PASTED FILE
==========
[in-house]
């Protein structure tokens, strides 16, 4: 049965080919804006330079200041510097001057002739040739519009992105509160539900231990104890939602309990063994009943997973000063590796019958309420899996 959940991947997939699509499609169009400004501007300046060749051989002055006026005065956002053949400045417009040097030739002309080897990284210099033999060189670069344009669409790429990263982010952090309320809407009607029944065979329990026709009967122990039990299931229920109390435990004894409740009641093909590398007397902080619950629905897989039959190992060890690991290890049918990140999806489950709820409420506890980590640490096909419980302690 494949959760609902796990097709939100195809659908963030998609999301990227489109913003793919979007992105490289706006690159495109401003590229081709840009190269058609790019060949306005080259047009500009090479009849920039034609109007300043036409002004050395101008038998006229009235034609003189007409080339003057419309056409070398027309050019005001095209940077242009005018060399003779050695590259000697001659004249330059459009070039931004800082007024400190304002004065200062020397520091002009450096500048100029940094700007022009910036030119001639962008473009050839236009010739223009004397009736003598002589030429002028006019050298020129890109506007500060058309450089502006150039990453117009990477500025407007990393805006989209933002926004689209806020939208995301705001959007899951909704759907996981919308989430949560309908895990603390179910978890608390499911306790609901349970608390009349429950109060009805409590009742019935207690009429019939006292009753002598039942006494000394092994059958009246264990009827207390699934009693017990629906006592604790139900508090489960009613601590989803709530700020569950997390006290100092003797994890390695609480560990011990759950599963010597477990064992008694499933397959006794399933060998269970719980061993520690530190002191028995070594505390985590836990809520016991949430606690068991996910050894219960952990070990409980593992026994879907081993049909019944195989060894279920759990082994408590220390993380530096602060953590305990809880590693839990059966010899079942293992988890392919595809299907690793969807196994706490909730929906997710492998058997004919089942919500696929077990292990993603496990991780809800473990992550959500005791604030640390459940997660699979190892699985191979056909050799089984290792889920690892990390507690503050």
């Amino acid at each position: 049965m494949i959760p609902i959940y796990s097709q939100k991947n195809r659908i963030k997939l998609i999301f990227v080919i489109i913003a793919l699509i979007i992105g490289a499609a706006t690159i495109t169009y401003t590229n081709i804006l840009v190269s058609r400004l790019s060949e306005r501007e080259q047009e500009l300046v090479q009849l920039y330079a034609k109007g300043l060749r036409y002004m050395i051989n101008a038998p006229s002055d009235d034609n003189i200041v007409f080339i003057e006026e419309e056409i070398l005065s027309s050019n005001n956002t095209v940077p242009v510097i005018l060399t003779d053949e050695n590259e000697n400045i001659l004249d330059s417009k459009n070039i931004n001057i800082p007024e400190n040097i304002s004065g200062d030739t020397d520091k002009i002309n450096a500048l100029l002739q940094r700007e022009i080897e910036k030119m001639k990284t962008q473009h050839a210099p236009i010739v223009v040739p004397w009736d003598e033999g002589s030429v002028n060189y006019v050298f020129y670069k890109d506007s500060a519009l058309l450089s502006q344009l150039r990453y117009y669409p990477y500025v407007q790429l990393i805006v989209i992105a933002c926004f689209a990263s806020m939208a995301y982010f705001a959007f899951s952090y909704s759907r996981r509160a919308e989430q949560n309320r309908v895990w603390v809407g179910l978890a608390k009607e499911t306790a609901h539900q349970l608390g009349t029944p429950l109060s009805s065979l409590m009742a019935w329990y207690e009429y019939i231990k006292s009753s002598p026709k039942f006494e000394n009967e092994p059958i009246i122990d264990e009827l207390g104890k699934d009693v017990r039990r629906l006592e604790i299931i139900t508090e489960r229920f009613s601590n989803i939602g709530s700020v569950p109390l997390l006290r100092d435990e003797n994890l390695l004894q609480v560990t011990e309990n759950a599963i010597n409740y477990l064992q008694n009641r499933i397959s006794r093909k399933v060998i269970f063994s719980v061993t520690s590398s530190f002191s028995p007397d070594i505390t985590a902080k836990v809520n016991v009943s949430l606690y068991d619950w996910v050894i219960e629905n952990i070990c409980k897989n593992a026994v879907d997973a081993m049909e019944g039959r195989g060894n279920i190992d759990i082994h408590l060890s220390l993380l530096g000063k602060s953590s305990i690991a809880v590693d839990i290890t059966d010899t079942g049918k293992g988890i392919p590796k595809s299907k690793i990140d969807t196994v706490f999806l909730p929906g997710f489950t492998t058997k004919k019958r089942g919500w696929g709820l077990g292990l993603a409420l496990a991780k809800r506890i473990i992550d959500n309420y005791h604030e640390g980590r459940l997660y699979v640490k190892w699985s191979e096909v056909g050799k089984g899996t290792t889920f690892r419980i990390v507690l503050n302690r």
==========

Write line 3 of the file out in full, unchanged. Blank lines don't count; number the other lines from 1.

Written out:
């Amino acid at each position: 049965m494949i959760p609902i959940y796990s097709q939100k991947n195809r659908i963030k997939l998609i999301f990227v080919i489109i913003a793919l699509i979007i992105g490289a499609a706006t690159i495109t169009y401003t590229n081709i804006l840009v190269s058609r400004l790019s060949e306005r501007e080259q047009e500009l300046v090479q009849l920039y330079a034609k109007g300043l060749r036409y002004m050395i051989n101008a038998p006229s002055d009235d034609n003189i200041v007409f080339i003057e006026e419309e056409i070398l005065s027309s050019n005001n956002t095209v940077p242009v510097i005018l060399t003779d053949e050695n590259e000697n400045i001659l004249d330059s417009k459009n070039i931004n001057i800082p007024e400190n040097i304002s004065g200062d030739t020397d520091k002009i002309n450096a500048l100029l002739q940094r700007e022009i080897e910036k030119m001639k990284t962008q473009h050839a210099p236009i010739v223009v040739p004397w009736d003598e033999g002589s030429v002028n060189y006019v050298f020129y670069k890109d506007s500060a519009l058309l450089s502006q344009l150039r990453y117009y669409p990477y500025v407007q790429l990393i805006v989209i992105a933002c926004f689209a990263s806020m939208a995301y982010f705001a959007f899951s952090y909704s759907r996981r509160a919308e989430q949560n309320r309908v895990w603390v809407g179910l978890a608390k009607e499911t306790a609901h539900q349970l608390g009349t029944p429950l109060s009805s065979l409590m009742a019935w329990y207690e009429y019939i231990k006292s009753s002598p026709k039942f006494e000394n009967e092994p059958i009246i122990d264990e009827l207390g104890k699934d009693v017990r039990r629906l006592e604790i299931i139900t508090e489960r229920f009613s601590n989803i939602g709530s700020v569950p109390l997390l006290r100092d435990e003797n994890l390695l004894q609480v560990t011990e309990n759950a599963i010597n409740y477990l064992q008694n009641r499933i397959s006794r093909k399933v060998i269970f063994s719980v061993t520690s590398s530190f002191s028995p007397d070594i505390t985590a902080k836990v809520n016991v009943s949430l606690y068991d619950w996910v050894i219960e629905n952990i070990c409980k897989n593992a026994v879907d997973a081993m049909e019944g039959r195989g060894n279920i190992d759990i082994h408590l060890s220390l993380l530096g000063k602060s953590s305990i690991a809880v590693d839990i290890t059966d010899t079942g049918k293992g988890i392919p590796k595809s299907k690793i990140d969807t196994v706490f999806l909730p929906g997710f489950t492998t058997k004919k019958r089942g919500w696929g709820l077990g292990l993603a409420l496990a991780k809800r506890i473990i992550d959500n309420y005791h604030e640390g980590r459940l997660y699979v640490k190892w699985s191979e096909v056909g050799k089984g899996t290792t889920f690892r419980i990390v507690l503050n302690r």